The late British Prime Minister Sir Winston Churchill, for instance, was to all intents and purposes a high functioning alcoholic who drank from morning until evening, keeping his blood alcohol levels at a constant, high level, so as to avoid the fate of my Scottish minister patient.

What then, you might ask, is the problem? If Winston Churchill can defeat Hitler and drink at alcoholic levels, doesn’t this mean that we are exaggerating the effects of drinking?

Unfortunately not – Churchill was an exception, a remarkable man who managed to defy all sorts of medical grim reapers that would have cut down anyone else attempting the same.

It’s time to consider some of the facts about mental health and alcohol:

  • Heavy drinking causes depression and severe anxiety in many, many people.
  • Treating this sort of depression and anxiety with anti-depressants or anti-anxiety drugs is useless, or even harmful because the drinking is the cause.
  • The link between alcohol and depression isn’t obvious to most people because, in the short term, alcohol seems to “cheer people up” and make them feel less anxious. But this is a very short-term effect which, when it wears off, “rebounds” and leaves the person even more depressed and anxious than before.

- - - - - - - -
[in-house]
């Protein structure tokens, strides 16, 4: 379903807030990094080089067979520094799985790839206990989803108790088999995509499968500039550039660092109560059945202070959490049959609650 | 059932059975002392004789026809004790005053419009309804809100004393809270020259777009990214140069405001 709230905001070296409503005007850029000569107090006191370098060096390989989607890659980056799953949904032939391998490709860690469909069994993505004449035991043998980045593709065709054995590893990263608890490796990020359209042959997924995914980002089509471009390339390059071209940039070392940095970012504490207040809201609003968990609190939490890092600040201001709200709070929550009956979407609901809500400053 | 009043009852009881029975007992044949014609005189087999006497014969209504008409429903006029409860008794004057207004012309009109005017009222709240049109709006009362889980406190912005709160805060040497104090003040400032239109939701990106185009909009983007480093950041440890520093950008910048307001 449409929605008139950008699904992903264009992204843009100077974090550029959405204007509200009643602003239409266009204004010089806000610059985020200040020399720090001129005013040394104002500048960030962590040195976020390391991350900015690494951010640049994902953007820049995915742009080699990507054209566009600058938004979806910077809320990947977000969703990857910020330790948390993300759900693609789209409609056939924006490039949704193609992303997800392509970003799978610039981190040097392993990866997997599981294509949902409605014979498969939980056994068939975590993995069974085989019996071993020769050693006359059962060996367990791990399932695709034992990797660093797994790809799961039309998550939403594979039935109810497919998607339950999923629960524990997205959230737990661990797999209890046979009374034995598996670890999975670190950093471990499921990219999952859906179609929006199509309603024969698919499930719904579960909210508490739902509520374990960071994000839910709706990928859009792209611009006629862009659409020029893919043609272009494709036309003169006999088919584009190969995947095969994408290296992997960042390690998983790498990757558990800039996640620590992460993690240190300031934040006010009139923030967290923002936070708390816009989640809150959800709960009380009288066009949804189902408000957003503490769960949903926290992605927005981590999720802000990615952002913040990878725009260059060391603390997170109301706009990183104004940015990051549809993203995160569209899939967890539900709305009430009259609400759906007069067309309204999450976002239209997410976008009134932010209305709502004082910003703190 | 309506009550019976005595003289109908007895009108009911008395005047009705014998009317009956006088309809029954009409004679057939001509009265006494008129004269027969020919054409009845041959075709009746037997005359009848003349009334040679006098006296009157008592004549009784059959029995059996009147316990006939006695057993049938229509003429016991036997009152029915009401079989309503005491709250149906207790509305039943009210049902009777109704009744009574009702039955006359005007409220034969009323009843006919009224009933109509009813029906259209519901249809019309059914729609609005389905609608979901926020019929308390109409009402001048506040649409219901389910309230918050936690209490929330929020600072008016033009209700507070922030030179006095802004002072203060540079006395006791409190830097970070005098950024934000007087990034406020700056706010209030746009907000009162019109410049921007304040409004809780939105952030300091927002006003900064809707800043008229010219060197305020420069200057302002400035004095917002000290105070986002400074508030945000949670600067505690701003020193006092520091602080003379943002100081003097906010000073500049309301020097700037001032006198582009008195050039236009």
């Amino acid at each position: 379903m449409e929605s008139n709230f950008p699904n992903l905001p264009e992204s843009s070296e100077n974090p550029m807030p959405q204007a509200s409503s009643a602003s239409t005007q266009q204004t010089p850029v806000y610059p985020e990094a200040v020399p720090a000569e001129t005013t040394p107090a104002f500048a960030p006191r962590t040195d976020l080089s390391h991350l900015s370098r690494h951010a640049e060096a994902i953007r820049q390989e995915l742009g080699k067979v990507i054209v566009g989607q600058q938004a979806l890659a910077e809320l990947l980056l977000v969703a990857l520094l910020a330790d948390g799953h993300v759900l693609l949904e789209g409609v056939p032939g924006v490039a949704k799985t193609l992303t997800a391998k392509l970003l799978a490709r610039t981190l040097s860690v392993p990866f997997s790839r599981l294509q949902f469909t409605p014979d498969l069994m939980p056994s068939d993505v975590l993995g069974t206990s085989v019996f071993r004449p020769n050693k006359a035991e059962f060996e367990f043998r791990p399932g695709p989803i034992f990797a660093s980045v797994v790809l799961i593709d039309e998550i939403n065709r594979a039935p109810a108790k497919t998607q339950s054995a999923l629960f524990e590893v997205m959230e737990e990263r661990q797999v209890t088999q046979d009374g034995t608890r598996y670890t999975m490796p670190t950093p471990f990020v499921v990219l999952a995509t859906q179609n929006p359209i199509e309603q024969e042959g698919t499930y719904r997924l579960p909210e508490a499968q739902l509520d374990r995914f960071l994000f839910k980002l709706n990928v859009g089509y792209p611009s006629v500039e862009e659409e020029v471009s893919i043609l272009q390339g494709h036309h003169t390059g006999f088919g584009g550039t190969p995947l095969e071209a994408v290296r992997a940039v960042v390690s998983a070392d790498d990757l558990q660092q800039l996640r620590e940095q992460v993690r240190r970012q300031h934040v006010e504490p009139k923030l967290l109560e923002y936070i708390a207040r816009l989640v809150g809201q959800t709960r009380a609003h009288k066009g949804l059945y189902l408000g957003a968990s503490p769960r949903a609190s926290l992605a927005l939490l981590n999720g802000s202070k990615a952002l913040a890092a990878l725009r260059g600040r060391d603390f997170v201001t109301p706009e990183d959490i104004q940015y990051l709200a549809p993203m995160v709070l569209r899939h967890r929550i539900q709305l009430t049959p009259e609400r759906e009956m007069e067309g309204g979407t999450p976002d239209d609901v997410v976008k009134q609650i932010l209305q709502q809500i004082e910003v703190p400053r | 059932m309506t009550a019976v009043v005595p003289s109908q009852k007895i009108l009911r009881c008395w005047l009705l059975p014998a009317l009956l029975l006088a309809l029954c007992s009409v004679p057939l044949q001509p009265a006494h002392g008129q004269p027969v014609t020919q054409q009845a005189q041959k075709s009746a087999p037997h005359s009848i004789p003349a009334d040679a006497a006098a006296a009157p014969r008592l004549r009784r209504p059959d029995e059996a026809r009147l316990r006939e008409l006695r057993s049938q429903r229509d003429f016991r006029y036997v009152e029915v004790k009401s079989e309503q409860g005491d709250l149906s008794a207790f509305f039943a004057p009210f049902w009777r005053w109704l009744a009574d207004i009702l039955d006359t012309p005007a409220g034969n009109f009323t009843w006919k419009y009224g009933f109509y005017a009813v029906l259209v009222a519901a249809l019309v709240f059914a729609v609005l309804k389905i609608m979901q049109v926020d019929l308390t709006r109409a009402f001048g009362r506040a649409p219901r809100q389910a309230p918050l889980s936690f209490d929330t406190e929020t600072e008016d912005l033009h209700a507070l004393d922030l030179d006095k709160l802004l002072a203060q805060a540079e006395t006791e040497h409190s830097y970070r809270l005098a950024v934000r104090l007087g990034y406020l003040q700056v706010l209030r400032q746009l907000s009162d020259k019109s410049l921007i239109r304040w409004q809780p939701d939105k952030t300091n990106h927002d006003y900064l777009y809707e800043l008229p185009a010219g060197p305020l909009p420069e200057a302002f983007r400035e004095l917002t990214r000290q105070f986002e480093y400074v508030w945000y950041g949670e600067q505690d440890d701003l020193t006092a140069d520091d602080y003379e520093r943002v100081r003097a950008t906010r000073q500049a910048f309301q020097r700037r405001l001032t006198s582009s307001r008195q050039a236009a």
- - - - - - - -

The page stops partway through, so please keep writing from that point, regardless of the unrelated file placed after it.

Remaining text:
• People then often try to make themselves feel better again by drinking to get rid of these “rebound” symptoms.
  • Once they start to do this, the addiction cycle really sets in and becomes very, very difficult to break.
  • Alcohol is a much greater problem than heroin or other drugs.
  • Alcohol poisoning and alcoholism kill twice as many people in Ireland – more than a thousand per year – as all other drugs combined[vi].
  • More than 500 people per year in Ireland commit suicide – in half of these cases, alcohol is the major contributory factor[vii]
  • The younger you are when you take your first drink, the more likely you will run into problems with alcohol and other drugs later in life [viii].